Thanks to virtual reality, digital technologies are now coming into play early on in the vehicle and production line design process. This article looks at examples in the automotive industry.
On 16 August 2019, Bugatti unveiled its latest creation, the Centodieci. Not only does it offer exceptional features, but this new luxury car from the renowned manufacturer, a Volkswagen group subsidiary, was designed in just 6 months.
So what’s Bugatti’s secret? In fact, the design methods of this variant of the Chiron, the brand’s most powerful super sports car, are based to a large extent on virtual reality (VR). The technology, which is perfectly suited to the production of limited-edition vehicles (10 models in the case of the Centodieci) in record time, enabled the manufacturer to reduce design time by a factor of three.
How? Using a VR headset, a mock-up of the vehicle interior and exterior can be viewed in 3D from every angle. This means an entire team of designers and engineers can interact over the model and flag any improvements before a physical sample is ever produced.
“One possible application might involve the modification of a production line to introduce the production of a new vehicle while continuing to manufacture older models and without lowering overall throughput”
The technique saves time and money, and is of increasing interest to the automotive industry. This is seen with Volvo, among others, which is using the XR-1 headset from start-up Varjo to test various designs and systems on track, in real-world driving conditions, prior to prototypes being designed.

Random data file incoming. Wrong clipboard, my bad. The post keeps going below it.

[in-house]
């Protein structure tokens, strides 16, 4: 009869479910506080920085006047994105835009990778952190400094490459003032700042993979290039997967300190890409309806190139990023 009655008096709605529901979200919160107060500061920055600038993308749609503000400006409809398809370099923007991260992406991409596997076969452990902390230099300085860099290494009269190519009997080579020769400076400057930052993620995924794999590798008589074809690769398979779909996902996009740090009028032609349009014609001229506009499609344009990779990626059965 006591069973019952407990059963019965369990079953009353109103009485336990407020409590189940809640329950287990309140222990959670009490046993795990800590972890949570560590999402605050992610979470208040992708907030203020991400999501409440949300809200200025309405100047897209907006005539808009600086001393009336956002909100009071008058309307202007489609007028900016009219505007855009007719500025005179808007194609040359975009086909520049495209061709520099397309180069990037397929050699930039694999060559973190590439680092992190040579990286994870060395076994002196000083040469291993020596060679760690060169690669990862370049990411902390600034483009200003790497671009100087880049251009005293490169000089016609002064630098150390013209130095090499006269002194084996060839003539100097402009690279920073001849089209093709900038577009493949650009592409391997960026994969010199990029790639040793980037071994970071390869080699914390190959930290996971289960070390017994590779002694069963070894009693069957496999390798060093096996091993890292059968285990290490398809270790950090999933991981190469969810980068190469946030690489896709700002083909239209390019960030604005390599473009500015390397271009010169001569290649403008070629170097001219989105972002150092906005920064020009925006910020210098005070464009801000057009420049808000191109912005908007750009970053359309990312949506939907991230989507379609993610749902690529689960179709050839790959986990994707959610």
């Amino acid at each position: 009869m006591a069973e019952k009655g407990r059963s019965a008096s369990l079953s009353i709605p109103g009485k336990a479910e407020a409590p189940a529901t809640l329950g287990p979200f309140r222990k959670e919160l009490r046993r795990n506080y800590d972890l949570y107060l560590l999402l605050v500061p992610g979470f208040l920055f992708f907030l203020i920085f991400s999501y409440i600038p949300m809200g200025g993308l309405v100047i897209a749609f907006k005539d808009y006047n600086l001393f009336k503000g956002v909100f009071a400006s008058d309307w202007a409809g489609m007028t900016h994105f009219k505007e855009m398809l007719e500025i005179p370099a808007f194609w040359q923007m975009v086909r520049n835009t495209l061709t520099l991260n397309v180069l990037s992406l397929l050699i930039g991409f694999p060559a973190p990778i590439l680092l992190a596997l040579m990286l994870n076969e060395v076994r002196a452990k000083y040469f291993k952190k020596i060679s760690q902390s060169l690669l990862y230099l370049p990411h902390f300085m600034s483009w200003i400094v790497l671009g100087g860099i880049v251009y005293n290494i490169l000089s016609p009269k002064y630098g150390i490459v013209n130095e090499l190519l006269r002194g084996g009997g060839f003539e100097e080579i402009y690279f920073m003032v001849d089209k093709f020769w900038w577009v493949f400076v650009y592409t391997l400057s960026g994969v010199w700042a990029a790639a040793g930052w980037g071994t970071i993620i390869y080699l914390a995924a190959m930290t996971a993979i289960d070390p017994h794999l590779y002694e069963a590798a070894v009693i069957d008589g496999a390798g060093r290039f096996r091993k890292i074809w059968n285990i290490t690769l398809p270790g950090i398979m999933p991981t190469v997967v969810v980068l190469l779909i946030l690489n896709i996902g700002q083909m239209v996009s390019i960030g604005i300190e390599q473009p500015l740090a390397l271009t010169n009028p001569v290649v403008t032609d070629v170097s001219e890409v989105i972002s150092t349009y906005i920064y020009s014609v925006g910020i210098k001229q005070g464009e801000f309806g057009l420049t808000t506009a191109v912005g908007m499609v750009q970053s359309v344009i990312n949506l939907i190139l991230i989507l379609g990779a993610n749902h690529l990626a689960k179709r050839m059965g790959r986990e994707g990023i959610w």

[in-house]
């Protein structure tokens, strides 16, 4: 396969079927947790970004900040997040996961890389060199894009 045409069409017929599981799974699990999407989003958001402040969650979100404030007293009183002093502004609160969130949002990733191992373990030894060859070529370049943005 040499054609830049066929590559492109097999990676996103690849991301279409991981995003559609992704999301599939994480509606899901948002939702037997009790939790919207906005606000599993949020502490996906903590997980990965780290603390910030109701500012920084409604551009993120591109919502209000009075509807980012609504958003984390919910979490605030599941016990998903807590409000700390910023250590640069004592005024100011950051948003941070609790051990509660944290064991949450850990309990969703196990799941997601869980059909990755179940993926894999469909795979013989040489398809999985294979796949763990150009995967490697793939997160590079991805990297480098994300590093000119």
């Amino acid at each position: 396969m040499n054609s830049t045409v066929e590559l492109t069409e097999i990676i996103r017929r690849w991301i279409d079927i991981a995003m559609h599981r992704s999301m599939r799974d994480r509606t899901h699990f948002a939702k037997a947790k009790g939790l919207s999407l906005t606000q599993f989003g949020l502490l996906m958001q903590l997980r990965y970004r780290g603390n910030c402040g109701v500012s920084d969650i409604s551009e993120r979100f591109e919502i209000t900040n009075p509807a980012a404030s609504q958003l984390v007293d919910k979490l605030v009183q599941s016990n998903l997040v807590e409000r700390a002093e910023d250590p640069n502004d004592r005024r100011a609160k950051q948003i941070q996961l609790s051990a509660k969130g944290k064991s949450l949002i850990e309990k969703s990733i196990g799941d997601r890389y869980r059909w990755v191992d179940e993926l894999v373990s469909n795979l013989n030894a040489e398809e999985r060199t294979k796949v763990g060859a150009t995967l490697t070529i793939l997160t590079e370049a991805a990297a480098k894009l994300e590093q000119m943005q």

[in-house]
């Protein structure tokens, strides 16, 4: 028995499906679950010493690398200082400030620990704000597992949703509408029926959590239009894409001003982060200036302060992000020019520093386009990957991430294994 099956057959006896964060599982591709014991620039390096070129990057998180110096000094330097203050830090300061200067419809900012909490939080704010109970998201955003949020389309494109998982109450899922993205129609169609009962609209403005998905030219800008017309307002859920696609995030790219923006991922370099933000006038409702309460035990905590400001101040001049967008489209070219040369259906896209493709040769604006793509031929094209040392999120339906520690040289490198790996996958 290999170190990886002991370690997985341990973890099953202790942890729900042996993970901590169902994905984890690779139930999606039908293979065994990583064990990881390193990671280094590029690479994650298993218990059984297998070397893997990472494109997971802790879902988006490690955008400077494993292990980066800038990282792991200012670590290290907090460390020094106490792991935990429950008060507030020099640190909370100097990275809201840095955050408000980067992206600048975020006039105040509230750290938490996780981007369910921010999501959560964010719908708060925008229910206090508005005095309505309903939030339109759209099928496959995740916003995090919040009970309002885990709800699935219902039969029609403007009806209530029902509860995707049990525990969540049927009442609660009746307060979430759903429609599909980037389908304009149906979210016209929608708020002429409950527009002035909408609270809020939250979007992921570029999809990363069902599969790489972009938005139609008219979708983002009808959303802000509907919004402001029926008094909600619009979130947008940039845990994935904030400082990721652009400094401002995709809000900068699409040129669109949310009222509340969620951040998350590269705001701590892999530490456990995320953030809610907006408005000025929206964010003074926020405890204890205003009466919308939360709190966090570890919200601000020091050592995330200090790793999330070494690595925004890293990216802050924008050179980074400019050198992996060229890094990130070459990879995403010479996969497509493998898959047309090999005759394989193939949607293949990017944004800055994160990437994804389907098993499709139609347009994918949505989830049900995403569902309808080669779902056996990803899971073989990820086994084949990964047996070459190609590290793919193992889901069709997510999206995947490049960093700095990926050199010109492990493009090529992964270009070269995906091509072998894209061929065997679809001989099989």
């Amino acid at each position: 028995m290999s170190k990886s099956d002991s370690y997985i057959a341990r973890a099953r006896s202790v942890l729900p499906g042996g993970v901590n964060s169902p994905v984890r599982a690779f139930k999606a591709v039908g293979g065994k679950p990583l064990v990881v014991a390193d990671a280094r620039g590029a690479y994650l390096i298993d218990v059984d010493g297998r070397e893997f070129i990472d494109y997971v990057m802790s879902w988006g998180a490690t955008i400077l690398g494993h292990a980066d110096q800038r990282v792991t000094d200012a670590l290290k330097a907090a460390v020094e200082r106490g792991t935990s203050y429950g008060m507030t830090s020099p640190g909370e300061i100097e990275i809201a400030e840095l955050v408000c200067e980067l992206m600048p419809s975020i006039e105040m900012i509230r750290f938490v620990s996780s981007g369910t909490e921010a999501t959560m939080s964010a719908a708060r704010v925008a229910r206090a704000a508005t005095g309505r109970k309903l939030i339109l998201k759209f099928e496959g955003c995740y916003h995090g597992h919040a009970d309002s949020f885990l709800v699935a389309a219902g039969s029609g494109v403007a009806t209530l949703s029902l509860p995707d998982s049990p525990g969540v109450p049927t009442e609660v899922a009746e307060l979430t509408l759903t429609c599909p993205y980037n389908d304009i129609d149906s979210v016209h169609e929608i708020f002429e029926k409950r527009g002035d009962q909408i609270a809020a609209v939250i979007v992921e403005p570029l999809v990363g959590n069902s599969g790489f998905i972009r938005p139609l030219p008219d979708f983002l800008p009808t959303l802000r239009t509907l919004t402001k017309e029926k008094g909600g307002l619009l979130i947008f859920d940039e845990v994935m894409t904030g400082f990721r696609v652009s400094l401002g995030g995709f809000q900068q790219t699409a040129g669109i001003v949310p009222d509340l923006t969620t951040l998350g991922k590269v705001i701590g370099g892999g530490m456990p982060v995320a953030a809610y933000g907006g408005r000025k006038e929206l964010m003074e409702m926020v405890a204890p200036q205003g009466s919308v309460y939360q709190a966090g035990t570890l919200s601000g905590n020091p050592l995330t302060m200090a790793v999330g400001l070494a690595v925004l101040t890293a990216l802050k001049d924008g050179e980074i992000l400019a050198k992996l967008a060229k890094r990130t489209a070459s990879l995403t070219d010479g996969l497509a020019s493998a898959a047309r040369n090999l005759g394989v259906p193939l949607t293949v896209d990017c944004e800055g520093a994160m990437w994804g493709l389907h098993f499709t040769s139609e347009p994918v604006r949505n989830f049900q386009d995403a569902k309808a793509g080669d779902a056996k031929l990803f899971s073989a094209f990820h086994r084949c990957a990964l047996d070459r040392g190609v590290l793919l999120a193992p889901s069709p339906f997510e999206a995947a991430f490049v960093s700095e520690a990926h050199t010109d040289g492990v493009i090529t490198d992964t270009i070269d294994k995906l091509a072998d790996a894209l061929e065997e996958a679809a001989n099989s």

From virtual to real
Actemium, the VINCI Energies brand specialising in industrial processes, which operates in this emerging and promising market, is working to develop VR solutions for the automotive sector but applied to manufacturing systems.
“One possible application might involve the modification of a production line to introduce the production of a new vehicle while continuing to manufacture older models and without lowering overall throughput,” explains Stéphane Conrad, manager of the Actemium Trappes business unit.
In this scenario, thanks to a VR headset, a 3D scan of the workshop provides a comprehensive picture of the site, reflecting the actual situation. “You can even identify new parts, cable trays or networks that weren’t necessarily mentioned in the documentation,” adds Conrad, who highlights the fact that the technology helps limit on-site movement and saves time at the design stage.
A further application of VR is as a design validation tool. “Here, you don’t start off with real and move to virtual. It’s the other way round: you use virtual platforms to optimise the real future installation, for example by testing or modifying parts in relation to issues such as safety, ergonomics or access for maintenance,” points out Conrad.
Appointed by Renault to a robotics working group to optimise processes using simulation, Actemium is also focusing on a programme aimed at sharing projects in a virtual database in which all suppliers and the car manufacturer can pool their own designs.
“With Inventor software, this cloud-based programme enables all partners (electricity, plumbing, compressed air, etc.) to see the installation and be aware of the motion characteristics of each machine. This helps flag up any issues early on, especially in terms of safety and optimisation,” specifies Eloy Hernandez, sales director for Spain and the US at Actemium ASAS.
“It’s a way of considerably reducing lead times and costs,” adds Hernandez who also thinks that virtual reality is a “valuable tool for training operators in the use of machines.”